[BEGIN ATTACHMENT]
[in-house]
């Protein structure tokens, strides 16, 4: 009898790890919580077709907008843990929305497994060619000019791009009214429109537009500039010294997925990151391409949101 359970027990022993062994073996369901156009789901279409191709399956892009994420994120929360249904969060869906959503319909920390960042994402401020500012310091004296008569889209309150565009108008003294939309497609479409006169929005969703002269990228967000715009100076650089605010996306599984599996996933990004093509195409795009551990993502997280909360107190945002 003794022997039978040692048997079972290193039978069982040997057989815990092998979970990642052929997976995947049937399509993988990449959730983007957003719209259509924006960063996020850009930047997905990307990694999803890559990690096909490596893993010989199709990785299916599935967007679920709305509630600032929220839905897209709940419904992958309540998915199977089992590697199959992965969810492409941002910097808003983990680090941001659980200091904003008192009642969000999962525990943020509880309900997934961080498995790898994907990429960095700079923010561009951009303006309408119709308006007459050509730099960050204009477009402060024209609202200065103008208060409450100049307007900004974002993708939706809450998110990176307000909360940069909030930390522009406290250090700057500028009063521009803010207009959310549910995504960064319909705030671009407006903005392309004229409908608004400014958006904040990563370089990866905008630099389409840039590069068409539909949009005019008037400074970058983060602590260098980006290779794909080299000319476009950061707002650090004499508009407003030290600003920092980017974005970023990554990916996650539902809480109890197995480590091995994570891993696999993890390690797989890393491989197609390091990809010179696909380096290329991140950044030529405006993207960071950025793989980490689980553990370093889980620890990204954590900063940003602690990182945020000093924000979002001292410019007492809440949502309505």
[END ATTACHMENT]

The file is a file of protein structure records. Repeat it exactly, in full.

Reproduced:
[in-house]
């Protein structure tokens, strides 16, 4: 009898790890919580077709907008843990929305497994060619000019791009009214429109537009500039010294997925990151391409949101 359970027990022993062994073996369901156009789901279409191709399956892009994420994120929360249904969060869906959503319909920390960042994402401020500012310091004296008569889209309150565009108008003294939309497609479409006169929005969703002269990228967000715009100076650089605010996306599984599996996933990004093509195409795009551990993502997280909360107190945002 003794022997039978040692048997079972290193039978069982040997057989815990092998979970990642052929997976995947049937399509993988990449959730983007957003719209259509924006960063996020850009930047997905990307990694999803890559990690096909490596893993010989199709990785299916599935967007679920709305509630600032929220839905897209709940419904992958309540998915199977089992590697199959992965969810492409941002910097808003983990680090941001659980200091904003008192009642969000999962525990943020509880309900997934961080498995790898994907990429960095700079923010561009951009303006309408119709308006007459050509730099960050204009477009402060024209609202200065103008208060409450100049307007900004974002993708939706809450998110990176307000909360940069909030930390522009406290250090700057500028009063521009803010207009959310549910995504960064319909705030671009407006903005392309004229409908608004400014958006904040990563370089990866905008630099389409840039590069068409539909949009005019008037400074970058983060602590260098980006290779794909080299000319476009950061707002650090004499508009407003030290600003920092980017974005970023990554990916996650539902809480109890197995480590091995994570891993696999993890390690797989890393491989197609390091990809010179696909380096290329991140950044030529405006993207960071950025793989980490689980553990370093889980620890990204954590900063940003602690990182945020000093924000979002001292410019007492809440949502309505």